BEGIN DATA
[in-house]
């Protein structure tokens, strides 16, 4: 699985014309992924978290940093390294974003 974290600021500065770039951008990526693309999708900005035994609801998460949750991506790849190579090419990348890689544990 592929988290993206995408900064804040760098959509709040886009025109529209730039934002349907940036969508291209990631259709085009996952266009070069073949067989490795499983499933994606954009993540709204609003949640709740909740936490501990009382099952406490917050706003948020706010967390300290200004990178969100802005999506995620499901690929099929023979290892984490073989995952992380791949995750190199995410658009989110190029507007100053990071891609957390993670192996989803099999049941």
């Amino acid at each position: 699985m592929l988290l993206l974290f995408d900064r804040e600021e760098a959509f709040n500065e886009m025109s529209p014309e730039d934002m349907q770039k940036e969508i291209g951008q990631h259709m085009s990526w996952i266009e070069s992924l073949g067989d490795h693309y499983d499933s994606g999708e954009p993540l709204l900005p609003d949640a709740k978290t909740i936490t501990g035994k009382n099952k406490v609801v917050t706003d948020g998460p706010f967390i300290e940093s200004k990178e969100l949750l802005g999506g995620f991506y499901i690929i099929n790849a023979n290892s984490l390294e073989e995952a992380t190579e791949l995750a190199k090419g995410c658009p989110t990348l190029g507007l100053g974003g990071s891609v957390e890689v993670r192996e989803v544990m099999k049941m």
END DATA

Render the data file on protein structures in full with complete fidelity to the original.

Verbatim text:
[in-house]
């Protein structure tokens, strides 16, 4: 699985014309992924978290940093390294974003 974290600021500065770039951008990526693309999708900005035994609801998460949750991506790849190579090419990348890689544990 592929988290993206995408900064804040760098959509709040886009025109529209730039934002349907940036969508291209990631259709085009996952266009070069073949067989490795499983499933994606954009993540709204609003949640709740909740936490501990009382099952406490917050706003948020706010967390300290200004990178969100802005999506995620499901690929099929023979290892984490073989995952992380791949995750190199995410658009989110190029507007100053990071891609957390993670192996989803099999049941």
């Amino acid at each position: 699985m592929l988290l993206l974290f995408d900064r804040e600021e760098a959509f709040n500065e886009m025109s529209p014309e730039d934002m349907q770039k940036e969508i291209g951008q990631h259709m085009s990526w996952i266009e070069s992924l073949g067989d490795h693309y499983d499933s994606g999708e954009p993540l709204l900005p609003d949640a709740k978290t909740i936490t501990g035994k009382n099952k406490v609801v917050t706003d948020g998460p706010f967390i300290e940093s200004k990178e969100l949750l802005g999506g995620f991506y499901i690929i099929n790849a023979n290892s984490l390294e073989e995952a992380t190579e791949l995750a190199k090419g995410c658009p989110t990348l190029g507007l100053g974003g990071s891609v957390e890689v993670r192996e989803v544990m099999k049941m």